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Mental health funding was just given a lobotomy 

Cutting from where it's needed most

This week marks the annual National Mental Health Awareness Week. How did our state legislature prepare for this occasion? By cutting $110 million in funding last month for North Carolina's eight regional mental health agencies and proposing another $152 million in cuts for the next fiscal year.

The cuts were included in the new state budget, sneakily pushed through by Republican lawmakers on Sept. 18.

The affected agencies are in charge of streamlining North Carolina's public mental healthcare system. They dispense Medicaid dollars for treatment and help vulnerable patients navigate the convoluted twists and turns of the state's provider network.

This gives patients a resource to turn to in their community instead of resorting to costly emergency room visits when they need urgent treatment, a problem one 2013 CDC study showed was affecting our state at twice the national average.

The agencies also keep a reserve of funds to use for exploring treatment innovations and investing in outreach programs for earlier diagnoses. Those funds are what will now bridge the financial gap in the agencies' daily operations.

It's bizarre that the state would cut funding to mental healthcare right now. We're entering the closing months of a year that's seen more than one mass shooting per day on average. Two of the most horrific to grip the nation's attention — in Charleston and Roanoke — occurred in neighboring states. I'm not necessarily saying better mental healthcare would've prevented these tragedies, but you know who is? The NRA and many Republicans who oppose gun control.

Earlier this year, our Republican-controlled legislature rolled back gun regulations, so it's clear they don't intend to protect the public by limiting gun availability. The new budget makes it clear they also don't intend to protect the public even by their own party's logic of making mental healthcare more available.

Citizens are understandably sick of being terrorized by lone gunman with a chip on their shoulder, firing off rounds indiscriminately in everyday places. And now our lawmakers are refusing to take meaningful action on any front that may help.

It's also a strange time to cut funding considering the Governor's office just issued an executive order that forms a task force on mental health and substance abuse. An order which stated in its opening sentences: "mental illness and substance use disorders are among the biggest health care challenges that our state will face over the next decade; and providing appropriate treatment for people with mental illness and substance use disorders can significantly benefit individuals, families, communities and taxpayers."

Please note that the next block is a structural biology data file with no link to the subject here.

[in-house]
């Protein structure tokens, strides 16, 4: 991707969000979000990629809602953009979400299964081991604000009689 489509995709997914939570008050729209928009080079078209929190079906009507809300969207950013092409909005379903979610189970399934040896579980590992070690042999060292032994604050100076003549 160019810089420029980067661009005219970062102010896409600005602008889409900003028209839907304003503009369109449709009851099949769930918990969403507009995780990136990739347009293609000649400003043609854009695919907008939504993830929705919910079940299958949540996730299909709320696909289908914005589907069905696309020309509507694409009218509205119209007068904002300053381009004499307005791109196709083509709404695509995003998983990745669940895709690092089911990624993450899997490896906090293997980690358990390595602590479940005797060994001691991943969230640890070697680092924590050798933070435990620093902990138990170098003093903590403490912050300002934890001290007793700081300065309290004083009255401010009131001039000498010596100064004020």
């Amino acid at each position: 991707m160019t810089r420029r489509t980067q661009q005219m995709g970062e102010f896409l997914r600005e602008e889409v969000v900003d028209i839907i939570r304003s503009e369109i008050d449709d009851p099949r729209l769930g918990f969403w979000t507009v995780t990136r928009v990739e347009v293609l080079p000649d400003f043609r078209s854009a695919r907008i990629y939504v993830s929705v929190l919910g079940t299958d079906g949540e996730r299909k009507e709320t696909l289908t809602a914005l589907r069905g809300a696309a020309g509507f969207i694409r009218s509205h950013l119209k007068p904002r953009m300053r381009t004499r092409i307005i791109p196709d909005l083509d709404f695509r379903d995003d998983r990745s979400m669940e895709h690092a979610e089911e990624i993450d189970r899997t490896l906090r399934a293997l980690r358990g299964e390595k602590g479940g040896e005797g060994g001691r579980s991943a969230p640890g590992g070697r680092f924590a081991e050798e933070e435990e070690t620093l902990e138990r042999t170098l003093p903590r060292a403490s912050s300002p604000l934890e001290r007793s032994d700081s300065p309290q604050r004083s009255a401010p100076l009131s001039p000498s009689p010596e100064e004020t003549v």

In a 2013 study conducted in part by North Carolina State University, researchers proved it saves taxpayers money to provide treatment to the mentally ill in their communities instead of where many of them will likely end up — prison.

According to that study, patients who had been arrested and received less mental health treatment cost the government $22,000 more during the study period, compared to those who received more treatment and were not arrested. People with persistent mental illnesses are over-represented in the criminal justice system. In 2006, the Department of Justice found that about two-thirds of inmates in local jails and about half of state and federal prisoners had mental health problems.

In fact, the Mecklenburg County Jail is one of the largest — and ostensibly most expensive — mental health providers in the state, booking at least 12 people a day with a history of mental illness. The jail's medical provider conducted 1,127 new patient visits for psychiatry in 2014 and 1,135 follow-up psychiatry visits, according to the National Association of Counties.

This year's budget didn't completely give the shaft to mental healthcare. There is money allocated to provide hundreds of new and desperately-needed inpatient psychiatric beds in rural and community hospitals, but they won't fill the void of ongoing care and treatment so many patients need, and in many cases find, through the regional state agencies.

Rep. Jean Farmer-Butterfield (D-Wilson) had a great question when debating these budget cuts: "We're saying that people with chronic mental illness need to go to prison to receive services. Why not do prevention and jail-diversion programs more in North Carolina?"

My question is, if these budget cuts aren't saving taxpayers' money, and they're not saving lives, what exactly are they accomplishing?

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